PRO TIP: There are so many great remote learning websites, and enrolling your employee in a course that they’re passionate about shows that you pay attention to what they enjoy or are interested in. Plus, they then bring back their learnings to the company and can in turn expand their role.
#7 Conversations Always Helps
Communication is one of the biggest drivers of employee engagement. Unless HR managers take the time to establish coherent communication channels that answer employee queries satisfactorily, morale is bound to lag.
By using chatbots to create an employee engagement platform, HR managers can free themselves for other tasks that need immediate attention. And employees can get the help they need, whenever and whichever way they want it.
PRO TIP: If employees don’t feel listened to they will leave, full stop. Getting the right tool, or creating strong channels for feedback and two-way communication will help you keep the employees you can’t afford to lose.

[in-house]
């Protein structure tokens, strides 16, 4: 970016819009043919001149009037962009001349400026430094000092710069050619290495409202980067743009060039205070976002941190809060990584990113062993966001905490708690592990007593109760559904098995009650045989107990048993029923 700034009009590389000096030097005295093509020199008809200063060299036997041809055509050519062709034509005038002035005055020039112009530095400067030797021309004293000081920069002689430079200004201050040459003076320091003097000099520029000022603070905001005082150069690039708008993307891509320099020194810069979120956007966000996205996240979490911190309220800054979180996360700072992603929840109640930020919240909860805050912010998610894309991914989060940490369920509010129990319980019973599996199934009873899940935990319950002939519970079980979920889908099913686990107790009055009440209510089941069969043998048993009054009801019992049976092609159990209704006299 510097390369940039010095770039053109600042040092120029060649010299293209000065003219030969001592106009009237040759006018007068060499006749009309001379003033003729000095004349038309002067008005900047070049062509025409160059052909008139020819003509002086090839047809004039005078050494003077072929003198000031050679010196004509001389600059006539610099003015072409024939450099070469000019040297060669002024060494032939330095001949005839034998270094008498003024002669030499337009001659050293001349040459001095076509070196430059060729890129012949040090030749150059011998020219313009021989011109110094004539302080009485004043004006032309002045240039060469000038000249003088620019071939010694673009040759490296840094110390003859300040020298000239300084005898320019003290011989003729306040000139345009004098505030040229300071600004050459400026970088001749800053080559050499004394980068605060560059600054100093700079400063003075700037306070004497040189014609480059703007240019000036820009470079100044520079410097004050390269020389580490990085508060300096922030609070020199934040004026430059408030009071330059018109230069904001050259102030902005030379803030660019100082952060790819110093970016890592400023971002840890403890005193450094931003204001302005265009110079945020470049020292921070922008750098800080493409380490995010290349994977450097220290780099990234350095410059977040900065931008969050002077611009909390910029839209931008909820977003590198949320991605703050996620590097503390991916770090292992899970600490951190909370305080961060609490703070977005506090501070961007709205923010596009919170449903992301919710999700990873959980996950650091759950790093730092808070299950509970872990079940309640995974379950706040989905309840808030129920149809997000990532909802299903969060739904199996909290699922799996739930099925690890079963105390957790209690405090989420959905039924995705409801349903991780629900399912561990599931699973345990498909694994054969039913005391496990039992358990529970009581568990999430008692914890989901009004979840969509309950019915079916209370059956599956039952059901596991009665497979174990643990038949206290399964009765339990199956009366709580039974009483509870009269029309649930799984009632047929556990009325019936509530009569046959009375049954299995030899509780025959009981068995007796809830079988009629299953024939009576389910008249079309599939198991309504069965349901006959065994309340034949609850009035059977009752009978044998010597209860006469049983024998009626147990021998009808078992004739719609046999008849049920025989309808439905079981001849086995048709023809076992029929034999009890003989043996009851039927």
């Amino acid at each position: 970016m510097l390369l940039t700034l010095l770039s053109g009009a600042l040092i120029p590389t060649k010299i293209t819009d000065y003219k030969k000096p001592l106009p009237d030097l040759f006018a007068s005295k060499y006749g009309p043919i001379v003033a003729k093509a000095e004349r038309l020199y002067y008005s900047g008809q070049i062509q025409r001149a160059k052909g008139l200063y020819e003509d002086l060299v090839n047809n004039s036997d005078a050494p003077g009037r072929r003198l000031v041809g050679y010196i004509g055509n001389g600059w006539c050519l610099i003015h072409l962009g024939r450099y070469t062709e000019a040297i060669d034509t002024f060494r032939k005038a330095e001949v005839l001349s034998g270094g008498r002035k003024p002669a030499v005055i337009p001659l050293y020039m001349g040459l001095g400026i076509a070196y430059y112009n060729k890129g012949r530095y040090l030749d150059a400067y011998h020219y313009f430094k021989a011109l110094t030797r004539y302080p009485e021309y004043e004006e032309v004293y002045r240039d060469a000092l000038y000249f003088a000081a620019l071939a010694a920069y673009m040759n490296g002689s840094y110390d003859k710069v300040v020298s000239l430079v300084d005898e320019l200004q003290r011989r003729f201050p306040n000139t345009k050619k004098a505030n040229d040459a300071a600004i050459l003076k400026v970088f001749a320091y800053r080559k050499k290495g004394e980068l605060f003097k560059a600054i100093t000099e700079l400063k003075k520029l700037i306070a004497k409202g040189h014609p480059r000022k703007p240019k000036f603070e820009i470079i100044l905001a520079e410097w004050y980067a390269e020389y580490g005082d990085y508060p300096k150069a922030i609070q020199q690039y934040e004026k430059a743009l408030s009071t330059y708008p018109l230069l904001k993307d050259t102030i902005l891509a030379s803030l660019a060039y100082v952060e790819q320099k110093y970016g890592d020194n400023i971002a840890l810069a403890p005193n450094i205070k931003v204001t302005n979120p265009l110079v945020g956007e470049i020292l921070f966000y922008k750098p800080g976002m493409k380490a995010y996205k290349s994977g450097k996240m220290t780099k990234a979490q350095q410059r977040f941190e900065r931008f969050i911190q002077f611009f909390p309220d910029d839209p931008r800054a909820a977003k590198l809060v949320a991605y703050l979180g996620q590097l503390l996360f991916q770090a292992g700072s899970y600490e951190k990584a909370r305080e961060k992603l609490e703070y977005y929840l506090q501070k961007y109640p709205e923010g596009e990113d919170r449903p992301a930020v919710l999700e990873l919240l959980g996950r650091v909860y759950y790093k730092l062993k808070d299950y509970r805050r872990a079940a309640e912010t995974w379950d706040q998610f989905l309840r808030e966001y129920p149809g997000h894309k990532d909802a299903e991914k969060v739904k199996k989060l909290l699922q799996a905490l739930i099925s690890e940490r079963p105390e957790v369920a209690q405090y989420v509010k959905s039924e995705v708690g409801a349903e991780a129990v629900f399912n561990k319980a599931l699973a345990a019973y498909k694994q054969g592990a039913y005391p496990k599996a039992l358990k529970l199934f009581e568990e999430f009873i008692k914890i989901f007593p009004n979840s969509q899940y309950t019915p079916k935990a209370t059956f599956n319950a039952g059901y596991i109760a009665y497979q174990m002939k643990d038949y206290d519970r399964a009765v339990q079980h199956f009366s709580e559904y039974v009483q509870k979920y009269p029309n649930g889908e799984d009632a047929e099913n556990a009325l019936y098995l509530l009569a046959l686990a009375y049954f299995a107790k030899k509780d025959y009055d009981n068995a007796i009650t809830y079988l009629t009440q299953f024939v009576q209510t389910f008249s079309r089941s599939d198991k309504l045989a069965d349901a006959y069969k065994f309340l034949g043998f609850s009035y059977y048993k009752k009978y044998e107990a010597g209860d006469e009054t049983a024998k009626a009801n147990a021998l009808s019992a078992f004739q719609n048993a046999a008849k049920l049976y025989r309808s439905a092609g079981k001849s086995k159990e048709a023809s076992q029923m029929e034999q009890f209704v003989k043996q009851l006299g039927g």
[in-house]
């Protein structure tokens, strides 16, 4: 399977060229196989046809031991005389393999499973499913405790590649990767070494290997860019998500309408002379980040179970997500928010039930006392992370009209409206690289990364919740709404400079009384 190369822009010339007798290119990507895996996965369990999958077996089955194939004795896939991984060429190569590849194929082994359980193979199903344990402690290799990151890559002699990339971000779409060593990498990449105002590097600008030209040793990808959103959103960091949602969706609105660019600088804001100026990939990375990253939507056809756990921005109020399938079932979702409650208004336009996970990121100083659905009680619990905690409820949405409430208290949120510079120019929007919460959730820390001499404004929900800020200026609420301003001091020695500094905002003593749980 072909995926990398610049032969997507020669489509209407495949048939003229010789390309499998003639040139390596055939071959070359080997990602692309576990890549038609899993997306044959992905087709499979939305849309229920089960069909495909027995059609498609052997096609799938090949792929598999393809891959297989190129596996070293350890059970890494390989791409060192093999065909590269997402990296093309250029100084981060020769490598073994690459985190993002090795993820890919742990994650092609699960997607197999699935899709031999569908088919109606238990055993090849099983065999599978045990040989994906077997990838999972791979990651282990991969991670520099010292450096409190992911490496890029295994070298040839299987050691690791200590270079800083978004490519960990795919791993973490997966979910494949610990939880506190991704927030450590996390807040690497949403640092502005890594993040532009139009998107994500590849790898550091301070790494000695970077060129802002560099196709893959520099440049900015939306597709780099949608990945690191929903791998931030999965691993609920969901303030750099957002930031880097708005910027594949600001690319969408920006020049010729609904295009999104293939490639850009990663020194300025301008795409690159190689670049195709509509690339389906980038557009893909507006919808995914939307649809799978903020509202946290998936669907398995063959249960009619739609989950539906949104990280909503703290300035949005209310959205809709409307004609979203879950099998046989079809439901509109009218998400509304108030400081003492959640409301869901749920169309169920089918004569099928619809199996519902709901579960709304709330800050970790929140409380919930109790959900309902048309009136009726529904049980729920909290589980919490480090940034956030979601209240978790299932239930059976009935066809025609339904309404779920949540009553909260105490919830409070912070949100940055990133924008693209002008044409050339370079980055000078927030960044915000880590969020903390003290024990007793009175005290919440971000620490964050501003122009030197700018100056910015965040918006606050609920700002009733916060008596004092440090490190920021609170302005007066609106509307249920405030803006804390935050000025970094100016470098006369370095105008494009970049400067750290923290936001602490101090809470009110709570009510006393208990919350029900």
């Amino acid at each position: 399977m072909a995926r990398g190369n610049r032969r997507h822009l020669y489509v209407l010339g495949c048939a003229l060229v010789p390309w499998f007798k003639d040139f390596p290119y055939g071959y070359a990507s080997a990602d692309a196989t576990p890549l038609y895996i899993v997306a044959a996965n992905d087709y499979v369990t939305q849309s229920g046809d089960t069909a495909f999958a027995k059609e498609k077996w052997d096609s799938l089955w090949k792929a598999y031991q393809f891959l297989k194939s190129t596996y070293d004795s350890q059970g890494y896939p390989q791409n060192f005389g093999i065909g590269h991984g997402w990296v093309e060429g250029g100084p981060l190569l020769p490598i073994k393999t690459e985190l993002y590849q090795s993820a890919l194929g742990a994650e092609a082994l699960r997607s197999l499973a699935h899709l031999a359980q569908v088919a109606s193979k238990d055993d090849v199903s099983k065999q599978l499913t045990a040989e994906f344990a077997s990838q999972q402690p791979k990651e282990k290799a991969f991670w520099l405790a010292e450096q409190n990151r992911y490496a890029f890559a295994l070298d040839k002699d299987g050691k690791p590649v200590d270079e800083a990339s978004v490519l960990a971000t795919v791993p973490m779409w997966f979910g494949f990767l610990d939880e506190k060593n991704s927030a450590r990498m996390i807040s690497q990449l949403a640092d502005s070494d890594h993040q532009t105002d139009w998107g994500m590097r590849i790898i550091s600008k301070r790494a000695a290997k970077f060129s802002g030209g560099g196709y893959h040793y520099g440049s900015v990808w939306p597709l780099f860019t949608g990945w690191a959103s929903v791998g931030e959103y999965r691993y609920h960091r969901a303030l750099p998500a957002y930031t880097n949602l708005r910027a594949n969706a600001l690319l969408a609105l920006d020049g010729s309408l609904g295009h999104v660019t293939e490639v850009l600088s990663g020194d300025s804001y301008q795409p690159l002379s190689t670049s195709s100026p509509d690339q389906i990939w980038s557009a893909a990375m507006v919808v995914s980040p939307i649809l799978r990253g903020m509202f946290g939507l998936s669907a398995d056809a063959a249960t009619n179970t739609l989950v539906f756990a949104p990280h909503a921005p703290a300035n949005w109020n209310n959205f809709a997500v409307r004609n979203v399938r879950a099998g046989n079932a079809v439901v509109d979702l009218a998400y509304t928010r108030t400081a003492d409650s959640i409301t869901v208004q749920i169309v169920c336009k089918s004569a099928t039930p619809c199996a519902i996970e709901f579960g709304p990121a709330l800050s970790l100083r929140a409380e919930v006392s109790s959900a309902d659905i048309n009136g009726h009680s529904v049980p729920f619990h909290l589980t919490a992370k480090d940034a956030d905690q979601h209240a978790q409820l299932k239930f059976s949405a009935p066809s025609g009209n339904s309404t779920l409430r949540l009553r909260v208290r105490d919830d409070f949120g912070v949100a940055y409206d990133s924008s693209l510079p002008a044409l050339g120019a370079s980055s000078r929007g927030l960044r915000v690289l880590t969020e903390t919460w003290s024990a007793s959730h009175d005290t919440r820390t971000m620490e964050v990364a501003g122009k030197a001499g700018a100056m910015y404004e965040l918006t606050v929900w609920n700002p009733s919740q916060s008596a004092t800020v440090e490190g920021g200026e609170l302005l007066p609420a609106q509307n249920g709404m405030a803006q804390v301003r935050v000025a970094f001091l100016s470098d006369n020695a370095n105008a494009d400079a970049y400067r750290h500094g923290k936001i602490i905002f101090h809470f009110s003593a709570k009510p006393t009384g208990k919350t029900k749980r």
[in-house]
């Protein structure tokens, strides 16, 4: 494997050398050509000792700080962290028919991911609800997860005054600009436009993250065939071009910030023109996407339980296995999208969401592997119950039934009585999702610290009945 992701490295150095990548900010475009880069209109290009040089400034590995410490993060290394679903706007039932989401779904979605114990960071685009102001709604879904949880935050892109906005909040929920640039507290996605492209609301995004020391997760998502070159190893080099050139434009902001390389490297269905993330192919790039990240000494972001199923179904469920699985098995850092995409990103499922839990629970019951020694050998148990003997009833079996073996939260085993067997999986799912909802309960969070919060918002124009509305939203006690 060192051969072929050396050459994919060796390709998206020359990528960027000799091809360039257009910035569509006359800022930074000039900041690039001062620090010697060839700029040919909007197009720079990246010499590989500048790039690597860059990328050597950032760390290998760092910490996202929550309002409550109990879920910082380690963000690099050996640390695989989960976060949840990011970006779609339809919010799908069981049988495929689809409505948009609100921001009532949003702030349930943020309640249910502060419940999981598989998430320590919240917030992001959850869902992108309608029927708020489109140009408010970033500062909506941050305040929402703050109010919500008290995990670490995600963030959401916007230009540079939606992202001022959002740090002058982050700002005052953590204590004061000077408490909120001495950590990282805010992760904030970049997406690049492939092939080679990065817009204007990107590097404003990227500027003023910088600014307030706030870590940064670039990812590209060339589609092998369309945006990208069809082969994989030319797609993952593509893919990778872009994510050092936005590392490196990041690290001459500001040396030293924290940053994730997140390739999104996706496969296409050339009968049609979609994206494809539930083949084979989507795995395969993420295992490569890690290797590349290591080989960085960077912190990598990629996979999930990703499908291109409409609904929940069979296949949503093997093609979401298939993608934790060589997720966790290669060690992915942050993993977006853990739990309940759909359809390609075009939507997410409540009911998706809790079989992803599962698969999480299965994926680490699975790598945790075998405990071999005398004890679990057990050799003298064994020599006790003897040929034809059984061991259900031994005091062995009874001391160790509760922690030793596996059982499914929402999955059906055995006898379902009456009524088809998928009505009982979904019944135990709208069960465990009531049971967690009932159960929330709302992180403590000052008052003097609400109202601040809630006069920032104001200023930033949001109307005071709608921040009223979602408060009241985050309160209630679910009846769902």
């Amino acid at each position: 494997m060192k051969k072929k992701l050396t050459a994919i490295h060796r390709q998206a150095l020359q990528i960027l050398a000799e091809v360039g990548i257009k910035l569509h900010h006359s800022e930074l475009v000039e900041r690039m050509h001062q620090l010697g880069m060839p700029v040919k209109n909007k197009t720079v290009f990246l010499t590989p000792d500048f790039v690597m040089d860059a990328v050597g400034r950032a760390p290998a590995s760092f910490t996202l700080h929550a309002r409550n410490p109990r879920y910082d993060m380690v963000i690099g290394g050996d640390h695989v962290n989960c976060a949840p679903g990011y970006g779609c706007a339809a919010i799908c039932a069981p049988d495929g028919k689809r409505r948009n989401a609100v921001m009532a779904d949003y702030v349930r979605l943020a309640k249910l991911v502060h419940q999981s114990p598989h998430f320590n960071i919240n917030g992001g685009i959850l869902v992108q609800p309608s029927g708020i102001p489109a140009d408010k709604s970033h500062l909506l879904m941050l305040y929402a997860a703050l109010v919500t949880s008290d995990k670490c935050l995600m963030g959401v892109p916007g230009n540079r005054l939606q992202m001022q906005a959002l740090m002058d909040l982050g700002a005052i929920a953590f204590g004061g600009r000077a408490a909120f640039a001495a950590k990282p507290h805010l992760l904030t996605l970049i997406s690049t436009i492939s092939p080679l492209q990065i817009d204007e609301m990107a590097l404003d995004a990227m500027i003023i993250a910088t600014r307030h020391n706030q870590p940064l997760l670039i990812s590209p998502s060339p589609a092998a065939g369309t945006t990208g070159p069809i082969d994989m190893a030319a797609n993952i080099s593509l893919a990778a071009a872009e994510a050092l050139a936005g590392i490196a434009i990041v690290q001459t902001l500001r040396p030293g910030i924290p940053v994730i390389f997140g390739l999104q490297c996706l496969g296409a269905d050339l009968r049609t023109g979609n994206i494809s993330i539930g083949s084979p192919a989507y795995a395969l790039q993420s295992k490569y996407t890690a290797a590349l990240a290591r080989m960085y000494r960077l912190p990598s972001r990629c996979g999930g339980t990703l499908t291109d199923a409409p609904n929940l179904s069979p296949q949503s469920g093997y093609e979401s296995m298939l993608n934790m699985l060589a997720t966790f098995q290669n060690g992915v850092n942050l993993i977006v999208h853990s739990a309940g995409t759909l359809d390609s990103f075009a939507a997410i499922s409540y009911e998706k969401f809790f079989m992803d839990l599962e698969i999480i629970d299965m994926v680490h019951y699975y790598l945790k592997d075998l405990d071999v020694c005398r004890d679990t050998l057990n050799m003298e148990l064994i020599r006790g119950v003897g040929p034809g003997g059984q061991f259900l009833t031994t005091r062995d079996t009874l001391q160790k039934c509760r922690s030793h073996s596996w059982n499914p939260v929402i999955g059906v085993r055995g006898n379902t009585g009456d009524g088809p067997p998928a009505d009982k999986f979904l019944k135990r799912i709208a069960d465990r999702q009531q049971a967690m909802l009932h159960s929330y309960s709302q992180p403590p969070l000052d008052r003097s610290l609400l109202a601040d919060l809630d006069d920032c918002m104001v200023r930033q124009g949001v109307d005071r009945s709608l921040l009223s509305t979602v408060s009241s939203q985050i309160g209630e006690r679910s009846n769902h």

#8 Make Work Mission-Based
Team building is one of the major benefits of Gamification, and this can be best fostered through actual team-based exercises. When assigning work, pit teams in a friendly competition that encourages better performance.
Don't assign teams to projects; assign them to missions that need to be completed in time. By making work mission-based, you instill a sense of adventure in every piece of work.
PRO TIP: Shoot for the stars with these mission goals. Creating a north star, or “dream” objective for an organization can encourage your employees to think outside the box and jumpstart processes that you may have never considered.
Does Gamification for Engagement Actually Work?